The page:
Wayne Stoler normally types up to 180 words a minute, but he slowed down to 140 to win the World Invitational Type-Off contest in Las Vegas, Nev., last week.
Stoler, 33, owns Letter Perfect Word Processing, a company that sells mailing lists and publishes a monthly newsletter on new businesses. Thanks to his victory, he also owns the title of world's fastest typist, a 1991 Buick Park Avenue and a crystal trophy fashioned in the shape of a hand holding the world.
He also won $11,000.
At the contest, which took place in entertainer Wayne Newton's dressing room at the Las Vegas Hilton, Stoler beat out five other finalists -- one man and four women. Strangely, none of the finalists was a secretary. All were homemakers or business owners.
While other competitors were skittish about the competition, Stoler said, he wasn't nervous at all. Contestants were penalized for inaccuracies and he made only six mistakes.
During one round, he even turned around and waved to the audience and the judges, to their delight. "That made me a lot more comfortable," he said.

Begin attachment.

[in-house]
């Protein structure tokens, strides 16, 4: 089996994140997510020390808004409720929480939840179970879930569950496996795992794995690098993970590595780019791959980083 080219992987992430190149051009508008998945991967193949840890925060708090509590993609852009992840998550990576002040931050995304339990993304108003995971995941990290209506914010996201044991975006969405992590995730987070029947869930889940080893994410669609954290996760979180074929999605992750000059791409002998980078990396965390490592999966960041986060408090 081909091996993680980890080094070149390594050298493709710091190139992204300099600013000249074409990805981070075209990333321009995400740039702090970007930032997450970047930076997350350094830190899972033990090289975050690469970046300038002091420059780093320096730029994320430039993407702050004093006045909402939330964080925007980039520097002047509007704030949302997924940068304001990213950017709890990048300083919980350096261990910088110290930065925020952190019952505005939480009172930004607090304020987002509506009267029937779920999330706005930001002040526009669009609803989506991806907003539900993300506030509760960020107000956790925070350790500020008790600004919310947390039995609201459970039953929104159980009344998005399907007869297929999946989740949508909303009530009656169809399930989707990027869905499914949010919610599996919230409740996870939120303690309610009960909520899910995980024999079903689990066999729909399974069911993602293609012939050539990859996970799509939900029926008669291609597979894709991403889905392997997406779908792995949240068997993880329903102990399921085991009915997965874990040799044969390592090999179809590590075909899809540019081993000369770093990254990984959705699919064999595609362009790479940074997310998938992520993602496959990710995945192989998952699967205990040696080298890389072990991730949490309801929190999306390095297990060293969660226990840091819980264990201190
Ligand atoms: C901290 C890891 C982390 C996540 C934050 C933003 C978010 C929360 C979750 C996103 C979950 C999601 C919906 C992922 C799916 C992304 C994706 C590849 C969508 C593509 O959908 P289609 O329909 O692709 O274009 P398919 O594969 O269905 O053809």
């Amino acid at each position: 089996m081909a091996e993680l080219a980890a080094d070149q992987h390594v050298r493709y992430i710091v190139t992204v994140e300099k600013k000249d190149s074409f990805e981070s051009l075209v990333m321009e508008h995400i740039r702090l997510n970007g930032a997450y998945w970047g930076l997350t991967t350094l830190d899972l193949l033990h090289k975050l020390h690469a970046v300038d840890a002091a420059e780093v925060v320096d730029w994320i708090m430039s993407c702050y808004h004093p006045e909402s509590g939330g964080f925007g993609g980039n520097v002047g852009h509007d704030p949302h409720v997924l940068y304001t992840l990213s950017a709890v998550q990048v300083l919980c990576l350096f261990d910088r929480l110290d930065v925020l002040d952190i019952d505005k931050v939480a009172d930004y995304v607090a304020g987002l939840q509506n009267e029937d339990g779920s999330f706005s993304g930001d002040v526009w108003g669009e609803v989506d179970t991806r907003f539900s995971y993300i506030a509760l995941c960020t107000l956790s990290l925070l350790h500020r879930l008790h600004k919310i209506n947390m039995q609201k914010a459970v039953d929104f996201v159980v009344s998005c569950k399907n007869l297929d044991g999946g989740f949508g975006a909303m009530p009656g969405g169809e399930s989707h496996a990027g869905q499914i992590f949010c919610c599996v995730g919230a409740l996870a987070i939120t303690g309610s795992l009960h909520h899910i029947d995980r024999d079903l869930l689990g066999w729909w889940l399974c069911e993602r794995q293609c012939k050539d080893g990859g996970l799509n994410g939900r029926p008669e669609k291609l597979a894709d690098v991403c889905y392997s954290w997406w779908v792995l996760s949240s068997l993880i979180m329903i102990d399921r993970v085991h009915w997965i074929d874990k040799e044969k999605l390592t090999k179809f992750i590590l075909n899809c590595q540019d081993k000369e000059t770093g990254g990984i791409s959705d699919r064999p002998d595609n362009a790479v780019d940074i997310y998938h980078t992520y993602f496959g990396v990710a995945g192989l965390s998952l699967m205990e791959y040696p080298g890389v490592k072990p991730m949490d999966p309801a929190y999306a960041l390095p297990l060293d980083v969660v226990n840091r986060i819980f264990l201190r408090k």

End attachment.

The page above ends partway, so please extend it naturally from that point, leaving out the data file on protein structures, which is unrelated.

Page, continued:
Key Tronics, a computer keyboard and software company, and Professional Secretaries International sponsored the contest, which drew 10,000 entrants -- 16 of them males -- from 40 countries.
Stoler said gender had nothing to do with his win, although he said the sponsors were amazed that male finalists took first and second place. "It's not a sexist thing at all," he declared.
Stoler's typing skills have been good to him. He earned extra money throughout high school and college typing term papers for other people.
Although he doesn't do much typing these days, he says he can make $70 an hour typing 22 pages.
"I've never seen anyone type that fast and it's just amazing," said Gina Baney, a clerk who works in the office. "He's good at it."
"I never really pushed for speed," said Stoler, a 1980 graduate of Loyola College. "There are fast people out there. I just happened to dobetter that day.
"I don't see myself as typing fast," he said. "You've got to understand that it's all reflexes. What people are amazed at is that it's a man typing at that speed, rather than a man typing."
Stoler doesn't remember the name of his typing teacher in junior high. But he has a message for her: "Thanks."
She helped make him the world's fastest typist.
"I'm trying to track this woman down to thank her," he said. "Mrs. Wade [his high school social studies teacher], too. She had heard me typing and she said if you can get your rhythm better, you can probably become a better typist. From there, I just improved myself."